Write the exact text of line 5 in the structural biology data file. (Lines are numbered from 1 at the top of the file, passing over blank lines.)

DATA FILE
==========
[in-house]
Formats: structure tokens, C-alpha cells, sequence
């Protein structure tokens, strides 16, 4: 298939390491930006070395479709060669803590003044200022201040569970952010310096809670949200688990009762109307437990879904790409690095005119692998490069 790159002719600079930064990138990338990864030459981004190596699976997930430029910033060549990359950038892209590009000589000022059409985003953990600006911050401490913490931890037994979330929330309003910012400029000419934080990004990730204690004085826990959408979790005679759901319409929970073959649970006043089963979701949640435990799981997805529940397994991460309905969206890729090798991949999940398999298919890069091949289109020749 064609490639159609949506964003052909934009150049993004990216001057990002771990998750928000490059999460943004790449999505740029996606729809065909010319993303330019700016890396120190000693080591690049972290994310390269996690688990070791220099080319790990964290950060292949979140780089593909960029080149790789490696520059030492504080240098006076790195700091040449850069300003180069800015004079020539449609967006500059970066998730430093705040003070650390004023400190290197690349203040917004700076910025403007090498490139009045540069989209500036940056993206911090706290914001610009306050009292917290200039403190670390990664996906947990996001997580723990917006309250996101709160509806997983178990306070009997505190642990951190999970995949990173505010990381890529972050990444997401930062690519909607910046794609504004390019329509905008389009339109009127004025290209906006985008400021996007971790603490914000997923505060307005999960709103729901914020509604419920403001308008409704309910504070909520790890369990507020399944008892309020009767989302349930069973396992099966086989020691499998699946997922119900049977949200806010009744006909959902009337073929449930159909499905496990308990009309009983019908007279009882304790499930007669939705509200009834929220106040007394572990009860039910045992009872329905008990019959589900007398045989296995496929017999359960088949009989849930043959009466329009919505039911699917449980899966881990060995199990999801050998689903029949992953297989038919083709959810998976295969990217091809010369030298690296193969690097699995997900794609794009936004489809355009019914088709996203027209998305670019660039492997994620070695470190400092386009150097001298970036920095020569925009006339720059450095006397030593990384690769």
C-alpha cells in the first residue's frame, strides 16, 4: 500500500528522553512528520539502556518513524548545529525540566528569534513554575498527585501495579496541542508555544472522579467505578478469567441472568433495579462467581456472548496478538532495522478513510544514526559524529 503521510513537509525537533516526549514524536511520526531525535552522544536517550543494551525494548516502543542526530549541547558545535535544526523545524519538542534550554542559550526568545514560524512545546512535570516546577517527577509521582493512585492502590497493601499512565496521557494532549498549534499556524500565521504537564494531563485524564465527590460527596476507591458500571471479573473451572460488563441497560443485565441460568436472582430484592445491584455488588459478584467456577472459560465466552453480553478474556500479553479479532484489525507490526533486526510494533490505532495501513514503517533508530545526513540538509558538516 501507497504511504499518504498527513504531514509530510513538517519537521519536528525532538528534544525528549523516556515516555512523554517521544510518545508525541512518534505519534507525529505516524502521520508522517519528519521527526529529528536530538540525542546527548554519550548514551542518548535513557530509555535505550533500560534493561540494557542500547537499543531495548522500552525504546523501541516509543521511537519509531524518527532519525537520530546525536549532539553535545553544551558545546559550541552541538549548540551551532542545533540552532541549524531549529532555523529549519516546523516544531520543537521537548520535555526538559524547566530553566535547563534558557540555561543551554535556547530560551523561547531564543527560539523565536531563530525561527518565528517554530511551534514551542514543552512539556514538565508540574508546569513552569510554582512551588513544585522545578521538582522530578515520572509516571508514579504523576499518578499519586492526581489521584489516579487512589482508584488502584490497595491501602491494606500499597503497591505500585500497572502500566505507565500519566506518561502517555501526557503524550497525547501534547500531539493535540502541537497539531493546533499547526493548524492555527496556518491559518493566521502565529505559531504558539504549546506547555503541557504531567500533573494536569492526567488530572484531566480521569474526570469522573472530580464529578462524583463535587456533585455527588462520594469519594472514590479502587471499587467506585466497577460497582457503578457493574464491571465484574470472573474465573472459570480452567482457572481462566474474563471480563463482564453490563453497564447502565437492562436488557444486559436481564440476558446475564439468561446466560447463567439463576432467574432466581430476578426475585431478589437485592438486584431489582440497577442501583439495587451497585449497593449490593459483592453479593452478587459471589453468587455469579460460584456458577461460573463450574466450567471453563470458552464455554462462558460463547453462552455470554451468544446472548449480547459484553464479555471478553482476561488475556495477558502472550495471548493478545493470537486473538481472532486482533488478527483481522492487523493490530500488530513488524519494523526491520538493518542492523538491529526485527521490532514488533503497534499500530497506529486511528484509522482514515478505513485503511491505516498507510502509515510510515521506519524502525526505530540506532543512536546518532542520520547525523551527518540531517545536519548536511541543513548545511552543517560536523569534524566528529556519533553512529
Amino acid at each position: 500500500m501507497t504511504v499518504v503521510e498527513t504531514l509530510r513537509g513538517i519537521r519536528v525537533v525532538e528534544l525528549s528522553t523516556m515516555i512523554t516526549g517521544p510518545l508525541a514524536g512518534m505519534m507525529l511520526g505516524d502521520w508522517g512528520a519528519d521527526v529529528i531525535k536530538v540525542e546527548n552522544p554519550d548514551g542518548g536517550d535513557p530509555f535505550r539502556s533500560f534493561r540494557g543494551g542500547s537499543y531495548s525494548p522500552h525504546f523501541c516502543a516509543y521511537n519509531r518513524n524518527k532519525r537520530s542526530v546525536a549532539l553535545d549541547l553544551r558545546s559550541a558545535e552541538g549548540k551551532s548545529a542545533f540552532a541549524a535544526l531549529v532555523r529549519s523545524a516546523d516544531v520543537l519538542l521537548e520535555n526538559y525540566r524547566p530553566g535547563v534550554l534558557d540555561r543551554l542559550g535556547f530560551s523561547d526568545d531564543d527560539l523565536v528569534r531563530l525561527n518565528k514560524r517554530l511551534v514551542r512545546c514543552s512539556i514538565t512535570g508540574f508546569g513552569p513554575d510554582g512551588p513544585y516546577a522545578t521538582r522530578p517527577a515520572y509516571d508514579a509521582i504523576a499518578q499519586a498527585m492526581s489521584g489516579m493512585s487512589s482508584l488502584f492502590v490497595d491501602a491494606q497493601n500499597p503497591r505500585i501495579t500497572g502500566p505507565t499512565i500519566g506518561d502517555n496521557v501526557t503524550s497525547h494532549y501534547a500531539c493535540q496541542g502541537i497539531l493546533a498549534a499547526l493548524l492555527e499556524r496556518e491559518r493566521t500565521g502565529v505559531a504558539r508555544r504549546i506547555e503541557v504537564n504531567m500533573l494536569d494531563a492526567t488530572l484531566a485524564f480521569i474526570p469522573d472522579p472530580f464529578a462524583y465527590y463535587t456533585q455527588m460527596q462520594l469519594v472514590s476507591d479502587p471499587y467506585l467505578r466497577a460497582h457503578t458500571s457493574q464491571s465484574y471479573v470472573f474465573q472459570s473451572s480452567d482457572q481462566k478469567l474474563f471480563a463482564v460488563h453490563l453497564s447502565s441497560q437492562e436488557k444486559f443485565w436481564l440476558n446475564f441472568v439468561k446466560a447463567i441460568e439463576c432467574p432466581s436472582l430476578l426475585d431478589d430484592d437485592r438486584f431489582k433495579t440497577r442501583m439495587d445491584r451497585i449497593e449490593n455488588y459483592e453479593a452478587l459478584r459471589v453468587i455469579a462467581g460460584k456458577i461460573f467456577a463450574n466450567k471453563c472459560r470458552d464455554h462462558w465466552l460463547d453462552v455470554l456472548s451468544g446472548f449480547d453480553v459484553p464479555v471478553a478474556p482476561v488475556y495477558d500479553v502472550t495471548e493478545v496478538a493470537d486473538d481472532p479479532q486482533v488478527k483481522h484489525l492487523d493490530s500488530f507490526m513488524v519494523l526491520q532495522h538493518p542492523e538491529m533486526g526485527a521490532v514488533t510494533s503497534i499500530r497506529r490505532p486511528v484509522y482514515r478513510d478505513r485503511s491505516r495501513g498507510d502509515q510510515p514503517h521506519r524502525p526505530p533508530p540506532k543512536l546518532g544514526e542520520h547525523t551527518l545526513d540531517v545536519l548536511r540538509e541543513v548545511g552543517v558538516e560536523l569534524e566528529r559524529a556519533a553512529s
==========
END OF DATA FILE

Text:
Amino acid at each position: 500500500m501507497t504511504v499518504v503521510e498527513t504531514l509530510r513537509g513538517i519537521r519536528v525537533v525532538e528534544l525528549s528522553t523516556m515516555i512523554t516526549g517521544p510518545l508525541a514524536g512518534m505519534m507525529l511520526g505516524d502521520w508522517g512528520a519528519d521527526v529529528i531525535k536530538v540525542e546527548n552522544p554519550d548514551g542518548g536517550d535513557p530509555f535505550r539502556s533500560f534493561r540494557g543494551g542500547s537499543y531495548s525494548p522500552h525504546f523501541c516502543a516509543y521511537n519509531r518513524n524518527k532519525r537520530s542526530v546525536a549532539l553535545d549541547l553544551r558545546s559550541a558545535e552541538g549548540k551551532s548545529a542545533f540552532a541549524a535544526l531549529v532555523r529549519s523545524a516546523d516544531v520543537l519538542l521537548e520535555n526538559y525540566r524547566p530553566g535547563v534550554l534558557d540555561r543551554l542559550g535556547f530560551s523561547d526568545d531564543d527560539l523565536v528569534r531563530l525561527n518565528k514560524r517554530l511551534v514551542r512545546c514543552s512539556i514538565t512535570g508540574f508546569g513552569p513554575d510554582g512551588p513544585y516546577a522545578t521538582r522530578p517527577a515520572y509516571d508514579a509521582i504523576a499518578q499519586a498527585m492526581s489521584g489516579m493512585s487512589s482508584l488502584f492502590v490497595d491501602a491494606q497493601n500499597p503497591r505500585i501495579t500497572g502500566p505507565t499512565i500519566g506518561d502517555n496521557v501526557t503524550s497525547h494532549y501534547a500531539c493535540q496541542g502541537i497539531l493546533a498549534a499547526l493548524l492555527e499556524r496556518e491559518r493566521t500565521g502565529v505559531a504558539r508555544r504549546i506547555e503541557v504537564n504531567m500533573l494536569d494531563a492526567t488530572l484531566a485524564f480521569i474526570p469522573d472522579p472530580f464529578a462524583y465527590y463535587t456533585q455527588m460527596q462520594l469519594v472514590s476507591d479502587p471499587y467506585l467505578r466497577a460497582h457503578t458500571s457493574q464491571s465484574y471479573v470472573f474465573q472459570s473451572s480452567d482457572q481462566k478469567l474474563f471480563a463482564v460488563h453490563l453497564s447502565s441497560q437492562e436488557k444486559f443485565w436481564l440476558n446475564f441472568v439468561k446466560a447463567i441460568e439463576c432467574p432466581s436472582l430476578l426475585d431478589d430484592d437485592r438486584f431489582k433495579t440497577r442501583m439495587d445491584r451497585i449497593e449490593n455488588y459483592e453479593a452478587l459478584r459471589v453468587i455469579a462467581g460460584k456458577i461460573f467456577a463450574n466450567k471453563c472459560r470458552d464455554h462462558w465466552l460463547d453462552v455470554l456472548s451468544g446472548f449480547d453480553v459484553p464479555v471478553a478474556p482476561v488475556y495477558d500479553v502472550t495471548e493478545v496478538a493470537d486473538d481472532p479479532q486482533v488478527k483481522h484489525l492487523d493490530s500488530f507490526m513488524v519494523l526491520q532495522h538493518p542492523e538491529m533486526g526485527a521490532v514488533t510494533s503497534i499500530r497506529r490505532p486511528v484509522y482514515r478513510d478505513r485503511s491505516r495501513g498507510d502509515q510510515p514503517h521506519r524502525p526505530p533508530p540506532k543512536l546518532g544514526e542520520h547525523t551527518l545526513d540531517v545536519l548536511r540538509e541543513v548545511g552543517v558538516e560536523l569534524e566528529r559524529a556519533a553512529s